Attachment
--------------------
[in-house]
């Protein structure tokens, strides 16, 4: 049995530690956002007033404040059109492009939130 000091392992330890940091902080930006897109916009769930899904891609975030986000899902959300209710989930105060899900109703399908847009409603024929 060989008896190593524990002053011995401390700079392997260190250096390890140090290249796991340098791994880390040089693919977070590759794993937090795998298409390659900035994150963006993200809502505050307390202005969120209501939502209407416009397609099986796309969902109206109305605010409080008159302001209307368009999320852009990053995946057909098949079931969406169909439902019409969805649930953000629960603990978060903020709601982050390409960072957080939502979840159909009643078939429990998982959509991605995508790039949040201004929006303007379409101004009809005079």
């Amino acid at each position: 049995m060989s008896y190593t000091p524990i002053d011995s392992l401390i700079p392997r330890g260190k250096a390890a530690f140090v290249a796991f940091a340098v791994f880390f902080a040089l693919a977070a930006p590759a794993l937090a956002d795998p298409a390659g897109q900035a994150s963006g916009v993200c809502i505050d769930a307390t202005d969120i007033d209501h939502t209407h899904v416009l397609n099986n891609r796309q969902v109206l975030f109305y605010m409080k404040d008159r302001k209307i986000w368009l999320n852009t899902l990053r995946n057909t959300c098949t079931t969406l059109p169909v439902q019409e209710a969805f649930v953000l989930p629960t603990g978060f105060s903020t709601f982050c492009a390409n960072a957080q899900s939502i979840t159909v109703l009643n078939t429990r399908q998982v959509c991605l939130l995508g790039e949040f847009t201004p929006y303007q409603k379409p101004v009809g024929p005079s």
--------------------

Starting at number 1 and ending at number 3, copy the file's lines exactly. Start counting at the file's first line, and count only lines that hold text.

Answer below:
[in-house]
């Protein structure tokens, strides 16, 4: 049995530690956002007033404040059109492009939130 000091392992330890940091902080930006897109916009769930899904891609975030986000899902959300209710989930105060899900109703399908847009409603024929 060989008896190593524990002053011995401390700079392997260190250096390890140090290249796991340098791994880390040089693919977070590759794993937090795998298409390659900035994150963006993200809502505050307390202005969120209501939502209407416009397609099986796309969902109206109305605010409080008159302001209307368009999320852009990053995946057909098949079931969406169909439902019409969805649930953000629960603990978060903020709601982050390409960072957080939502979840159909009643078939429990998982959509991605995508790039949040201004929006303007379409101004009809005079």
């Amino acid at each position: 049995m060989s008896y190593t000091p524990i002053d011995s392992l401390i700079p392997r330890g260190k250096a390890a530690f140090v290249a796991f940091a340098v791994f880390f902080a040089l693919a977070a930006p590759a794993l937090a956002d795998p298409a390659g897109q900035a994150s963006g916009v993200c809502i505050d769930a307390t202005d969120i007033d209501h939502t209407h899904v416009l397609n099986n891609r796309q969902v109206l975030f109305y605010m409080k404040d008159r302001k209307i986000w368009l999320n852009t899902l990053r995946n057909t959300c098949t079931t969406l059109p169909v439902q019409e209710a969805f649930v953000l989930p629960t603990g978060f105060s903020t709601f982050c492009a390409n960072a957080q899900s939502i979840t159909v109703l009643n078939t429990r399908q998982v959509c991605l939130l995508g790039e949040f847009t201004p929006y303007q409603k379409p101004v009809g024929p005079s």